The Connections Between The "Online" And "Real" World Matter
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Politics and Activism

The Connections Between The "Online" And "Real" World Matter

These connections can be for better or for worse.

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The Connections Between The "Online" And "Real" World Matter

In a book called "Trust Me, I'm Lying," by Ryan Holiday analyzes how often we see things online which are completely fake or just have bits of truth sprinkled throughout. When scrolling through Facebook, clicking on articles, and seeing tweets, we assume that the information we are reading is true. We may not realize that there are hundreds of fake tweets with inappropriately attributed photos, made-up facts, or claims that target certain areas of topics which are untrue. This is both alarming for the average person, who may have no idea that what they are reading or looking at is fake, and can create false narratives which bleed into reality and influence it.

In his book, Holiday emphasizes the concept of "empty seashells" or the fact that words and phrases can be twisted in today's digital media age to be meaningful, even when what they are describing is meaningless. I think that this is not only a highly accurate observation but also real in other aspects of the digital media age, beyond journalism. On sites like Instagram, Twitter, and Facebook, people can say whatever they want about anything with little to no consequences. People have no idea if someone is really happy that they chose that school to attend, all they see is a filtered picture of them wearing a t-shirt with the logo on it, an excited face, and a long caption with multiple emojis and exclamation points. Their likes may not be over 1,000, as hundreds of them could be fake accounts bought to trick people into overestimating their popularity, or their brand. The sponsored photo an influencer may have been paid to post with a caption pushing a product or service, at one point in time was indistinguishable from a real post. Only recently were influencers required to add #ad to sponsored posts.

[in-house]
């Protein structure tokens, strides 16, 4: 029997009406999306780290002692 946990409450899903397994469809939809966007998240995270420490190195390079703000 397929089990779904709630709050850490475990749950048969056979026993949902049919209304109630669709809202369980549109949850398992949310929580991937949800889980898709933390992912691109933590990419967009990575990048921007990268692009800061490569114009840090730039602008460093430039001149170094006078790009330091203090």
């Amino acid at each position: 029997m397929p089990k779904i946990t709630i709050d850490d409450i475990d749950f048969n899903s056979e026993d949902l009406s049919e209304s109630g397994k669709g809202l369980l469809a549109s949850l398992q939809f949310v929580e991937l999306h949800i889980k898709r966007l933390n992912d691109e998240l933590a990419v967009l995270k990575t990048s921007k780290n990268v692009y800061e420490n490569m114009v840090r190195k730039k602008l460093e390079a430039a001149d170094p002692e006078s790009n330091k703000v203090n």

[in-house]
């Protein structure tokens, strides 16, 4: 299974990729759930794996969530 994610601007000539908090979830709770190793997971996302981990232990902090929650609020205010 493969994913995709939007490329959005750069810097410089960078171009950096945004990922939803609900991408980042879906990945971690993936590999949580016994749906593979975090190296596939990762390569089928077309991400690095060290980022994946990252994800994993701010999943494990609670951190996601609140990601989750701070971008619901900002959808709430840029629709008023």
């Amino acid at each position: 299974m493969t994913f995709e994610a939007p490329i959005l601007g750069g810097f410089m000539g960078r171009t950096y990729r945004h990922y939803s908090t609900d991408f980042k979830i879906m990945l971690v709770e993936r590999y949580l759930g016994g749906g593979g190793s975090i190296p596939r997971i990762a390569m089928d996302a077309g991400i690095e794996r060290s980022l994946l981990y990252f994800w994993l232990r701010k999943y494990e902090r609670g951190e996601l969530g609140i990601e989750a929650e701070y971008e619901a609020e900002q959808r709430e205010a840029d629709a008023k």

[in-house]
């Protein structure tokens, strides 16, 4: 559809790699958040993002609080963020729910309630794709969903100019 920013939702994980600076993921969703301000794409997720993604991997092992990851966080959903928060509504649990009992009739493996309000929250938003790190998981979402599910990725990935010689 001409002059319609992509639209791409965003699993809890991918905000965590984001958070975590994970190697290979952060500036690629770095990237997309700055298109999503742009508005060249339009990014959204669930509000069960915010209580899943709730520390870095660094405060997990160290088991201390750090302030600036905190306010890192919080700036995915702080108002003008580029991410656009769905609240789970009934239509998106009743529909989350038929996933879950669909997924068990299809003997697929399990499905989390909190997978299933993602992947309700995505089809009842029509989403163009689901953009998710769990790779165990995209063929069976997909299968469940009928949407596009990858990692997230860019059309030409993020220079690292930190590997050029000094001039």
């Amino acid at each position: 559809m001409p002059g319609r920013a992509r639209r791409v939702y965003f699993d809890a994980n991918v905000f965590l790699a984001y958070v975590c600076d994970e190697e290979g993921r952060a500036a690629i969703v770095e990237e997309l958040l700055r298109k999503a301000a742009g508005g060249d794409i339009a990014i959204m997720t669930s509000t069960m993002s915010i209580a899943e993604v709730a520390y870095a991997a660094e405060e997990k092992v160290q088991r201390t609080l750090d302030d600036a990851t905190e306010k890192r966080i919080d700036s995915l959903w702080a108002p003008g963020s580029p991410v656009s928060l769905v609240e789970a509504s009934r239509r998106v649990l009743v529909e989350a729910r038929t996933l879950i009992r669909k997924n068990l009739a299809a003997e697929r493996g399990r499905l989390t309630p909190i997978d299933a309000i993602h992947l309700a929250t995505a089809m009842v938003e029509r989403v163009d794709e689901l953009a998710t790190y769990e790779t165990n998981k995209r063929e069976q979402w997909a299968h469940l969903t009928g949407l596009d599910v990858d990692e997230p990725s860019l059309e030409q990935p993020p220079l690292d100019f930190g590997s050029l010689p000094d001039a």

I think that this aspect of media manipulation is, in all honesty, the worst part of the digital age. The fake becomes real and even worse, more likable than the actual real information, people, posts. When an altered truth becomes more attractive than the real truth, the average person who hasn't had the privilege to take courses such as this in a college setting is tricked. This is an Orwell-like technique, and it is all too real today. The basic concepts that we see in the real world are often muddied by online opinions which may be false. What we need to do as a society is recommit to fighting the fake and reinforcing facts. The best way to do this is to re-examine the standards of online blogs and news sources, as well as social media platforms such as Facebook, Twitter, and Instagram. This re-examination will help these online sites be sure to keep people promoting falsehoods and spreading fake facts from influencing the average media user. The difficulty that lies in this is determining which accounts and sites are fake and which are operated by honest-to-good normal people. Moreover, some of these sites and accounts may have aspects of truth and lies mixed into their posts and articles. The road to a free and fair media is a long one, and it needs to be tread upon lightly, given the obvious potential consequences.

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This article has not been reviewed by Odyssey HQ and solely reflects the ideas and opinions of the creator.
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